The ethical implications of making chocolate

Graphic by Alan Li

Chocolate is one of the world’s favourite products, but producing it presents harsh difficulties, as it poses tough tasks for cocoa farmers.

Most people don’t have a clue where their chocolate bar was made or by who.

Cote d’Ivoire produces the largest volume of chocolate and 40 per cent of global supply.

The primary locations of growth are regions of Africa, Latin America and Asia. The high demand for it means the increase of its international price.

The Dark Side of Chocolate, a 2010 documentary directed by Danish journalist Miki Mistrati, exposed the chocolate industry of exploitation and slavery for forcing children to harvest chocolate even after certain industries pledged to end it.

The footage was shot with a secret camera that showed viewers the truth about big chocolate companies, their race for profits and their careless attitudes towards the exploitation of children.

In a study provided by Tulane University in 2010, it was revealed that over 1.8 million children work on cocoa farms in Ghana and the Ivory Coast. These children work in harsh conditions where they are forced to work on the farm and are withheld from attending school. Ghana and the Ivory Coast live on less than a dollar a day and poverty has become the result of it.

Fair trade helps places like Ghana and the Ivory Coast by guaranteeing minimum prices by investing in local communities so that farmers and communities have a better future ahead. And the cocoa used in fair trade chocolate isn’t harvested by children.

Fairtrade chocolate benefits our planet by pushing cocoa companies to follow fair trade environmental steps. It helps develop sustainable harvests that increase biodiversity and preserve valuable ecosystems. On top of that, fair trade decreases the need of harsh chemical pesticides as most of the cocoa is grown in shade which actually helps farmers of a variety of products such as fresh fruit.

Buying fair trade chocolate does make an impact on the lives of cocoa farmers and their families. According to Fairtrade Canada, as of 2014, there are 140,000 fairtrade cocoa farmers in Western Africa. The sale volumes for cocoa fair trade grew by 17 per cent.

Through the system of fair trade, workers are paid fairly, and healthcare institutions, housing facilities and schools are improved in the process.

Most cocoa farmers in these regions that are not a part of a fair trade system haven’t even tasted chocolate. Fair trade guarantees that cocoa will be distributed among local regions as well, so that what is grown is not entirely for distant countries.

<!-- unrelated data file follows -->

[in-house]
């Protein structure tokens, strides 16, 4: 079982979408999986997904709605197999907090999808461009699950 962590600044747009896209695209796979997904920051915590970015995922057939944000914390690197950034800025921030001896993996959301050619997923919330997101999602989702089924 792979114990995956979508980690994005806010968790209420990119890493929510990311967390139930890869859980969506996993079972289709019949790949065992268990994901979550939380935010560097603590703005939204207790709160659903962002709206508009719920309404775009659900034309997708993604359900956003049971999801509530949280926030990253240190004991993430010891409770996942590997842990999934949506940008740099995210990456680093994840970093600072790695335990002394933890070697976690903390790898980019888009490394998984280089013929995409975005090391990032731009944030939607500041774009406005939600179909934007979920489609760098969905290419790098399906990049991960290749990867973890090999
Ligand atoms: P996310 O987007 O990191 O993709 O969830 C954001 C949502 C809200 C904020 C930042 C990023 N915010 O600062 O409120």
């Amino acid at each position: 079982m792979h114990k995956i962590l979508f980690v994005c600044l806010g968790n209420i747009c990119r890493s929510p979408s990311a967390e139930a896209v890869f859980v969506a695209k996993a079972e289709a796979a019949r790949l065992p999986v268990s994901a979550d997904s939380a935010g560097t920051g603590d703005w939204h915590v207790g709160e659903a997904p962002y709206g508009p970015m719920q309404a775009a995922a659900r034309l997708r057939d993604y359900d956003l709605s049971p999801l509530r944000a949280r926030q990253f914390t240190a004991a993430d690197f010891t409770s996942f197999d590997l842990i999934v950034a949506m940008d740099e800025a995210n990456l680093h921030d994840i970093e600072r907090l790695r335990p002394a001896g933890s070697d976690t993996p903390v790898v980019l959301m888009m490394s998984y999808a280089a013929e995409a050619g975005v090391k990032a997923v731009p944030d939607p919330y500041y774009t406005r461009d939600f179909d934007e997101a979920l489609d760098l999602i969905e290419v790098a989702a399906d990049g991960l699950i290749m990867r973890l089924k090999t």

According to Fair Trade U.K., 25 per cent of all fair trade cocoa growers are women, which helps increase the status and importance of women in these communities.

Women are often paid much less than men and do not own any land that they work on.

As a result of the lack of ownership, this leads to the inability for women to get a line of credit or loans to increase the quality of their crops and obtain better equipment so that working conditions are less harsh. Fair trade allows for equal pay so that women can invest in their farms.

Education is a key aspect to cocoa communities and with Fairtrade Africa training cocoa farmers on financial management. Farmers and importantly, women farmers, are given an education. The improvement of education and equal pay allows for children’s lives to remain carefree from forced labor.

The cocoa production in Ghana and the Ivory coast are at an all time high and environmental problems also arise because of it. Some of the problems include: water and soil contamination from harsh pesticides, ozone layer depletion and abiotic depletion.

Fairtrade chocolate benefits our planet by pushing cocoa companies to follow fair trade environmental steps. It helps develop sustainable harvests that increase biodiversity and preserve valuable ecosystems. On top of that, fair trade decreases the need of harsh chemical pesticides as most of the cocoa is grown in shade which actually helps farmers of a variety of products such as fresh fruit.

This chocolate proves to be safer for intake and minimizes our environmental footprint on the earth.

The registered brands provided by Fairtrade Canada are: Cadbury, Divine, Ross Chocolates, Theobroma, Valrhona, Rochef, Whistler Chocolate, OMG’s Candy, Prana and many more.

Over 1,500 chocolate products bear the Fairtrade label.

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